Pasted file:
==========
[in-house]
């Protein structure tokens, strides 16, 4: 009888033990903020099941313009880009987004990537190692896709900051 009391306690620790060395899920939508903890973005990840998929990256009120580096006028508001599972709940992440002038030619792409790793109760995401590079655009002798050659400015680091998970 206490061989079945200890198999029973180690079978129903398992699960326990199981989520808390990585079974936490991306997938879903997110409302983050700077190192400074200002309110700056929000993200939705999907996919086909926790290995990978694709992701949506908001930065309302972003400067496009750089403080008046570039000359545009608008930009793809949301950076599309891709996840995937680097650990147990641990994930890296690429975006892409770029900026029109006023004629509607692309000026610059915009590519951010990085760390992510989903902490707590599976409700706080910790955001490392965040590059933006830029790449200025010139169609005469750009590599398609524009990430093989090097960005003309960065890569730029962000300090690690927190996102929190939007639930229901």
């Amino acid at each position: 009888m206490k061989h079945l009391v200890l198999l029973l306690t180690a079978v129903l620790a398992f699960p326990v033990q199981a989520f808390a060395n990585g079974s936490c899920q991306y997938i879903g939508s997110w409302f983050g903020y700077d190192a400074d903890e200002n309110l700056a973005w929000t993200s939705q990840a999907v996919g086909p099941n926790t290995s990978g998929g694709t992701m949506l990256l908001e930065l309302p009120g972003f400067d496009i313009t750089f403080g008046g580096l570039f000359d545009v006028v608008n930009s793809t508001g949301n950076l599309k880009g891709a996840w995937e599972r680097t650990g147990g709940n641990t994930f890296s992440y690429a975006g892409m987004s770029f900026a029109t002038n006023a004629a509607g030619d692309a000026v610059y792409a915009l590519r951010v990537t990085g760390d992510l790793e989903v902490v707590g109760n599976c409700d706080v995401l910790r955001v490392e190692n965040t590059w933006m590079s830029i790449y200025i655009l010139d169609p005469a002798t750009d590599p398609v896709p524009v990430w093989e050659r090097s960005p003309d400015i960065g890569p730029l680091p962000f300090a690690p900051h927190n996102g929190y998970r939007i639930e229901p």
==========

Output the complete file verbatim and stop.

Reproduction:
[in-house]
């Protein structure tokens, strides 16, 4: 009888033990903020099941313009880009987004990537190692896709900051 009391306690620790060395899920939508903890973005990840998929990256009120580096006028508001599972709940992440002038030619792409790793109760995401590079655009002798050659400015680091998970 206490061989079945200890198999029973180690079978129903398992699960326990199981989520808390990585079974936490991306997938879903997110409302983050700077190192400074200002309110700056929000993200939705999907996919086909926790290995990978694709992701949506908001930065309302972003400067496009750089403080008046570039000359545009608008930009793809949301950076599309891709996840995937680097650990147990641990994930890296690429975006892409770029900026029109006023004629509607692309000026610059915009590519951010990085760390992510989903902490707590599976409700706080910790955001490392965040590059933006830029790449200025010139169609005469750009590599398609524009990430093989090097960005003309960065890569730029962000300090690690927190996102929190939007639930229901």
């Amino acid at each position: 009888m206490k061989h079945l009391v200890l198999l029973l306690t180690a079978v129903l620790a398992f699960p326990v033990q199981a989520f808390a060395n990585g079974s936490c899920q991306y997938i879903g939508s997110w409302f983050g903020y700077d190192a400074d903890e200002n309110l700056a973005w929000t993200s939705q990840a999907v996919g086909p099941n926790t290995s990978g998929g694709t992701m949506l990256l908001e930065l309302p009120g972003f400067d496009i313009t750089f403080g008046g580096l570039f000359d545009v006028v608008n930009s793809t508001g949301n950076l599309k880009g891709a996840w995937e599972r680097t650990g147990g709940n641990t994930f890296s992440y690429a975006g892409m987004s770029f900026a029109t002038n006023a004629a509607g030619d692309a000026v610059y792409a915009l590519r951010v990537t990085g760390d992510l790793e989903v902490v707590g109760n599976c409700d706080v995401l910790r955001v490392e190692n965040t590059w933006m590079s830029i790449y200025i655009l010139d169609p005469a002798t750009d590599p398609v896709p524009v990430w093989e050659r090097s960005p003309d400015i960065g890569p730029l680091p962000f300090a690690p900051h927190n996102g929190y998970r939007i639930e229901p």